If you trust Google to lead your PPC campaign, you will be leaving money on the table. Businesses are only in it to help themselves and Google is no exception. He pointed out an instance where Google was essentially having the customer pay for useless clicks while not giving them the opportunity to put more than 20 negative keywords in their campaign.

“Google has built a $17.4 billion business on questionable clicks.” – Wil Reynolds


Super-Practical Tips for Improving Your Site’s E-A-T | Dr. Marie Haynes

To see Dr. Haynes presentation, click here.

Expertise, Authoritativeness, and Trustworthiness, or E-A-T, is part of Google’s algorithm. They have included it in their Quality Rating Guidelines and so we know they are tracking it.

“You can view the rater guidelines as  where we want the search algorithm to go… They don’t tell you how the algorithm is ranking results, but they fundamentally show what the algorithm should do.” – Ben Gomes, VP Search at Google

What does all this mean and how can we improve our own authority?

“What I would recommend doing is setting up normal author profiles on the website and using things like the markup that you can use for articles to tell us about who the authors of your pieces of content are.” – John Mueller, Google Help Hangout

When creating a blog post you need to answer the question, “Why is this person qualified to speak on this subject?” If you successfully do that every time, then you are ahead of the game.

Answering these questions and being an authority in the marketplace can help overall SEO and backlinks could come rolling in you do so well enough. Sharing your voice and expertise is essential to the future of your digital marketing exploits.


Fixing the Indexability Challenge: A Data-Based Framework | Areej AbuAli

To see Areej’s presentation, click here.

“Technical problems are people problems.”

Sometimes using a framework to direct the Google bots to crawl your site in a specific way is necessary. If your indexability is not in check, then crawls will visit your site less and less until you fix it. This includes optimization for H1, title tags, meta descriptions, sitemaps, and canonical tags.

If your SEO recommendation are solid make sure they are implemented correctly. As a tech SEO, the most you can do is influence priorities. Getting the basics right is so fundamental. If you can do nothing else, just do the tech.


What Voice Means for Search Marketers: Top Findings from the 2019 Report | Christi Olson

To see Christi’s presentation, click here.  To read the Microsoft Whitepaper Voice Report, click here.

Voice search is on the rise and is different from normal SERPs but it is pulling data that we are already optimizing for. It is moving from answer to actions. Talking about things like, “I want to go”, “I want to do,” and  “ I want to know.”

Speaking to a machine can be done by a wider variety of people and is becoming more and more accessible. The conversational methodology of search is becoming commonplace. Those companies that optimize for this early will be on the forefront of technology.

How to optimize for voice/snippets:

  1. Find queries where you are currently ranking in the top 10
  2. Identify questions related to that query
  3. Choose how to structure your answer (paragraph, table list)
  4. Provide a straightforward answer that adds value
  5. Write the answers so it sounds natural when spoken aloud.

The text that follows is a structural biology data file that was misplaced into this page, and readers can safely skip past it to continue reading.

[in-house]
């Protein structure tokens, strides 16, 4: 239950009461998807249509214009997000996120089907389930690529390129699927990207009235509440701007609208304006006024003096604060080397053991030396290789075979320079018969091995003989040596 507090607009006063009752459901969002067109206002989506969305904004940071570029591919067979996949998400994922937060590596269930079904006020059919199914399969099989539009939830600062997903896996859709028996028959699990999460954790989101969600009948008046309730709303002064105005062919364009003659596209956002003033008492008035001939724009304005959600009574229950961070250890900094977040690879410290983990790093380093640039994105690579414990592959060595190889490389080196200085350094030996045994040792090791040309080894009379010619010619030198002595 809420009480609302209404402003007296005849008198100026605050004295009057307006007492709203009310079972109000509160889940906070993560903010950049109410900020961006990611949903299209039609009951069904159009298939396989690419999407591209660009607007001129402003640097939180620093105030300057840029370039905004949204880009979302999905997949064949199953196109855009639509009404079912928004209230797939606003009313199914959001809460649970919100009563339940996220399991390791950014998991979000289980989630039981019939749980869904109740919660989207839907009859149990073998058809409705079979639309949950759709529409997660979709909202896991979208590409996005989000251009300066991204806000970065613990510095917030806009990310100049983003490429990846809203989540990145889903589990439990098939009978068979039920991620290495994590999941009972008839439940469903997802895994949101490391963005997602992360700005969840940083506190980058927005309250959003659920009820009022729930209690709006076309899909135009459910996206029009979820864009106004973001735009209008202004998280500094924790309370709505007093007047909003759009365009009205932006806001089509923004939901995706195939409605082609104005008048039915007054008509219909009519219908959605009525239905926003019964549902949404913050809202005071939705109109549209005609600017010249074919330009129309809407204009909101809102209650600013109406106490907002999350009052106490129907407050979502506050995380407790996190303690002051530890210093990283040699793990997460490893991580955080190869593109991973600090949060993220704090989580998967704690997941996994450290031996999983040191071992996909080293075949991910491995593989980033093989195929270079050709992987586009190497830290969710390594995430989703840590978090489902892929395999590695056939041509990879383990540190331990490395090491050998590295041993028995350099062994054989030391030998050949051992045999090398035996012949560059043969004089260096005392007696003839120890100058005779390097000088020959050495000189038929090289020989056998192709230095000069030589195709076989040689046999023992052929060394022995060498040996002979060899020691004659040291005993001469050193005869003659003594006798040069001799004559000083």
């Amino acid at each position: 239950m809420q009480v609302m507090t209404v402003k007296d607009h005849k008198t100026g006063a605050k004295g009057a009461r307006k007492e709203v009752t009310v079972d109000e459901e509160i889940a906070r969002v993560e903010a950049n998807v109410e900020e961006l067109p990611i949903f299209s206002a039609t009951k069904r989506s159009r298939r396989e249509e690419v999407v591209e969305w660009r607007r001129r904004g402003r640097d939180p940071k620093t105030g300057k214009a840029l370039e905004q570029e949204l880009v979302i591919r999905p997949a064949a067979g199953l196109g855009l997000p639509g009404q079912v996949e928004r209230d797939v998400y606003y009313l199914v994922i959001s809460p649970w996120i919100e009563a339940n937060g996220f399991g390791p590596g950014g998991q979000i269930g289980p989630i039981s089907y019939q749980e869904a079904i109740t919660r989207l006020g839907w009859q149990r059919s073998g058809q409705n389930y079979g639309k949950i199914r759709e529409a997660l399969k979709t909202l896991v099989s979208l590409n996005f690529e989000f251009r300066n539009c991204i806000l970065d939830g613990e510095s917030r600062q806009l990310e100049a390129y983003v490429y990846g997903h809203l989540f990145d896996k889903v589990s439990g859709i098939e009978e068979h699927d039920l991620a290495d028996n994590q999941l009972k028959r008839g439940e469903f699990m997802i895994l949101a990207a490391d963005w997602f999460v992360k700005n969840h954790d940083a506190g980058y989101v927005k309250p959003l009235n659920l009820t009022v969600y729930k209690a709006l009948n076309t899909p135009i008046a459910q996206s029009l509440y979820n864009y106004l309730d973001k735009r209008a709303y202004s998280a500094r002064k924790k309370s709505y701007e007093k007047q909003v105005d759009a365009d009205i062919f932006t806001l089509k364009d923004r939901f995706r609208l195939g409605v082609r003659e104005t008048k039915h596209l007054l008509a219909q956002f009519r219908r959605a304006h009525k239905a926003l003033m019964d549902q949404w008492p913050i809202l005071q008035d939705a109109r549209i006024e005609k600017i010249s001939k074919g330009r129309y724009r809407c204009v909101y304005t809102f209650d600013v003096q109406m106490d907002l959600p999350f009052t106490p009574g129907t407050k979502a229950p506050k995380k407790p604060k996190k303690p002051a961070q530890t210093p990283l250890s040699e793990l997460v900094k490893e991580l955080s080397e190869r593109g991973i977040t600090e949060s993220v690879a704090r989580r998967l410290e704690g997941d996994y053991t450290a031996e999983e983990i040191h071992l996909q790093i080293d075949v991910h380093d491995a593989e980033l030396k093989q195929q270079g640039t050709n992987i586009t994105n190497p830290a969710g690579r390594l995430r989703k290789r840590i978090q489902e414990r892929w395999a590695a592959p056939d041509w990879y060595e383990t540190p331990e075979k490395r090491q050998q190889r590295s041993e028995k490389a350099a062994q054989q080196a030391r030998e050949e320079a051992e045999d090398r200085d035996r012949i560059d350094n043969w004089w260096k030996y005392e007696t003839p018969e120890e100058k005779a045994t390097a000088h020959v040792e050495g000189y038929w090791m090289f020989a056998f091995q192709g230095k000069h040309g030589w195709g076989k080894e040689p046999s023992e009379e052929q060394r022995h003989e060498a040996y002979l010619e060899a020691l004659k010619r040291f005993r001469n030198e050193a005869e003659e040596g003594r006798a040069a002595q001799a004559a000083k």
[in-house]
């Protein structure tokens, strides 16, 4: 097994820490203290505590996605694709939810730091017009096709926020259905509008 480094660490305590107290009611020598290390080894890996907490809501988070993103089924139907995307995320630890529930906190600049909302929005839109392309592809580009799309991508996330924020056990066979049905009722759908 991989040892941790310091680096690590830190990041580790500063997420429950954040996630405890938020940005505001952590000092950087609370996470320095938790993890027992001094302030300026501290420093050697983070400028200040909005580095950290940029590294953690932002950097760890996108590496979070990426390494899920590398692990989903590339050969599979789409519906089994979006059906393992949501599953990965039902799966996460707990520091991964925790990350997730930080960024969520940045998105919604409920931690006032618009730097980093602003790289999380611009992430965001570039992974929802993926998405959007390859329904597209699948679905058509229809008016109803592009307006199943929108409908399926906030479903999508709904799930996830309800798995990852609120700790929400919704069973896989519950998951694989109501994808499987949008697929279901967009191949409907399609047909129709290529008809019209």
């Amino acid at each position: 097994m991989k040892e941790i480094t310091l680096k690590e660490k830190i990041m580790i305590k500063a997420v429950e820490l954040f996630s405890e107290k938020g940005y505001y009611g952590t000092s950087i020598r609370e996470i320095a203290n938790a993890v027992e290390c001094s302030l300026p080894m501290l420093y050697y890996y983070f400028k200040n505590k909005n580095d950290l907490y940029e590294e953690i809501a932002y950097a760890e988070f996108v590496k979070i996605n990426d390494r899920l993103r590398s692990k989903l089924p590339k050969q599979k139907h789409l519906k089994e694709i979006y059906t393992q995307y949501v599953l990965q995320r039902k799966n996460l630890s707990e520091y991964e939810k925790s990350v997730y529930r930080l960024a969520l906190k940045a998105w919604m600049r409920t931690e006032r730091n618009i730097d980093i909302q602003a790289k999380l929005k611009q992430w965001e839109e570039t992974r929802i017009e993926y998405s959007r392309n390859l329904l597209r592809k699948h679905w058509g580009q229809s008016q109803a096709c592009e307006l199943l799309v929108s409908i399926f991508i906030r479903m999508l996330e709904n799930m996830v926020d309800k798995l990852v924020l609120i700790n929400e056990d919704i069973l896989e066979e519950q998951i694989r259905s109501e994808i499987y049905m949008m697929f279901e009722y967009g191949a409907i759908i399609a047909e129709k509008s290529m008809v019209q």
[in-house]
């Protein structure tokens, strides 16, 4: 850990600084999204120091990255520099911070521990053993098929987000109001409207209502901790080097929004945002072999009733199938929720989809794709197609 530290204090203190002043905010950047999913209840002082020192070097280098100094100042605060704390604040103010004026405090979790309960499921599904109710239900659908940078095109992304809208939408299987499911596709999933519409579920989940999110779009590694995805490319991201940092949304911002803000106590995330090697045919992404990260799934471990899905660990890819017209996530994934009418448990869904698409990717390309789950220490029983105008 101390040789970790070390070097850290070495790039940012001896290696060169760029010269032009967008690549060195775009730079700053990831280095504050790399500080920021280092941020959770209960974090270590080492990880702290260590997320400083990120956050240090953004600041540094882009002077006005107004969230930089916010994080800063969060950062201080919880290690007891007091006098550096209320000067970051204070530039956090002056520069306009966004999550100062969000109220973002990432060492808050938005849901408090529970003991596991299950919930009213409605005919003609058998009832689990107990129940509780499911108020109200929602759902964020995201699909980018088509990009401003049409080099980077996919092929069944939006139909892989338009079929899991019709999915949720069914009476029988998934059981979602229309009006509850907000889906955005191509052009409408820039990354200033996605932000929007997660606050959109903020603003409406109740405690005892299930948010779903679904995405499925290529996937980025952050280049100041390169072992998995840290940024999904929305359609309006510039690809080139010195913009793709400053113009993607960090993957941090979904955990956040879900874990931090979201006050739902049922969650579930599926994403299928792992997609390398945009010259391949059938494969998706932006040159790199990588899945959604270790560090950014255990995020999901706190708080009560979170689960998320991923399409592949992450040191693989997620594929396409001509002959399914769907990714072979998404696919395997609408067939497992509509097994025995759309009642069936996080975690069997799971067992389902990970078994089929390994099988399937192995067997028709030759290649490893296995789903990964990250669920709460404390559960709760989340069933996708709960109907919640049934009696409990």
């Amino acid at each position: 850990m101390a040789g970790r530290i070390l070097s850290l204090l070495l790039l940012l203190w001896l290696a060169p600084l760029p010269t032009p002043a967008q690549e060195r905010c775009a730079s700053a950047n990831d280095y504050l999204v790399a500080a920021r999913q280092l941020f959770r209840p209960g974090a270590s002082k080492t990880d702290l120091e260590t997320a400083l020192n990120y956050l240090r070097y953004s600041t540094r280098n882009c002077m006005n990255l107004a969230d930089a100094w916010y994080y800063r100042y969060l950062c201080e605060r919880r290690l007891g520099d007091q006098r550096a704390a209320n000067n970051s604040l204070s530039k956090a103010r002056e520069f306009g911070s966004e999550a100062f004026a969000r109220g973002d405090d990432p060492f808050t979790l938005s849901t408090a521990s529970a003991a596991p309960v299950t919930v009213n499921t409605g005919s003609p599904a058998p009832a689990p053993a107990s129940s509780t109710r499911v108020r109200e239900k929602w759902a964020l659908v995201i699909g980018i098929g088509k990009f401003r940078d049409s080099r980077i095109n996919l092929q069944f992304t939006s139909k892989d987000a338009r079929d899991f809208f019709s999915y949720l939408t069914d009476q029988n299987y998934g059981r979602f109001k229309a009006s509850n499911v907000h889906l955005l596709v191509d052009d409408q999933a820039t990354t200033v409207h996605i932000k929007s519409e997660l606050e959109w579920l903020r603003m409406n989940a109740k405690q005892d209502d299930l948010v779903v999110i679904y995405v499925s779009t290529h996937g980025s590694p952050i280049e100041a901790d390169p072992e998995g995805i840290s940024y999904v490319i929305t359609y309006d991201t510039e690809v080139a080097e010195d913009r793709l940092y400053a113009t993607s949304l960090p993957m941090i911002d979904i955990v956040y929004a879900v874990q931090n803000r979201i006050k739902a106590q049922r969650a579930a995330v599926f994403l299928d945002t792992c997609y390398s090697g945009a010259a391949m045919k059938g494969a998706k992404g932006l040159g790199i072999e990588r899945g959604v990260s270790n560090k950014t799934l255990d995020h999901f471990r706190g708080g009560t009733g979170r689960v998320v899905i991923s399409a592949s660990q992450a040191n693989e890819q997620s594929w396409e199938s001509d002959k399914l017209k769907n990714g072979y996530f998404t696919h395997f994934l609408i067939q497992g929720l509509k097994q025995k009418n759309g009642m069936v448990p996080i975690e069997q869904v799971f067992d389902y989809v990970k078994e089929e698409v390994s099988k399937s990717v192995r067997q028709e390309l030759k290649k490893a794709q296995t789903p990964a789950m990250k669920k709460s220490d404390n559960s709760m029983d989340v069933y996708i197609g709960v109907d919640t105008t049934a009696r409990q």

6. Think about character count – does it fit on a mobile screen?
  7. Make it easy to find—SEO best practices + Fast Loading Pages + Schema


Redefining Technical SEO | Paul Shapiro

To see Paul’s presentation, click here. To see his Python scripts, click here.

When we think of SEO we often compartmentalize it into different sections or “pillars” according to Paul:

  • Content Strategy
  • Digital PR & Link Building
  • Technical SEO

What he illustrates afterward is how all parts are woven together and can be, in essence, technical SEO.

Technical SEO can be defined as any sufficiently technical action undertaken with the intent to improve search results.

Having the ability to problem solve and think critically can help every aspect of the SEO process. Communicating those thoughts and explain complex, technical topics are also essential to finding someone who can help with technical SEO on your marketing team.


How Many Words Is a Question Worth? | Dr. Pete Meyers

To see Dr. Meyer’s presentation, click here.

There are so many different ways to rank and create content. One of the ways is to pose a question and answer post. Dr. Pete walks us through some great tools we can use to help guide our decisions for which questions we as and how we answer them effectively.

Looking at Google’s SERPs there are instances that People Also Ask (PAAs) are using questions to continue a dialog with the searcher. We have recently seen an exponential increase in these types of snippets.

Targeting these types of results can be beneficial and here are a few ways you can do this:

  • Credibility | Make sure you are credible enough to answer the question.
  • Competition | Has the question already been answered? Should they be answering the question?
  • Cannibalization | Are you competing with yourself?

If you want to rank for a question that you are asking then it is best to remember the inverted pyramid for answers to the question.

Answer the question in the first two sentences of the piece. Provide details on how that affects the question asker. Backup anything with the data set you used to answer the question. Following this will help you rank for a wide variety of searches.

Are you asking the right questions?

Using search volume and ranking keywords you can gain insights on what questions to ask and how to answer them for the benefit of everyone involved.


Want more MozCon content? We’ve got you covered.

What You Missed at MozCon | Day 1

What You Missed at MozCon | Day 3


Mike is a former SEO Manager at Boostability and has been in the online marketing industry since 2012. He has extensive experience with SEO, email marketing and link building campaigns for in-house and agency teams around the country.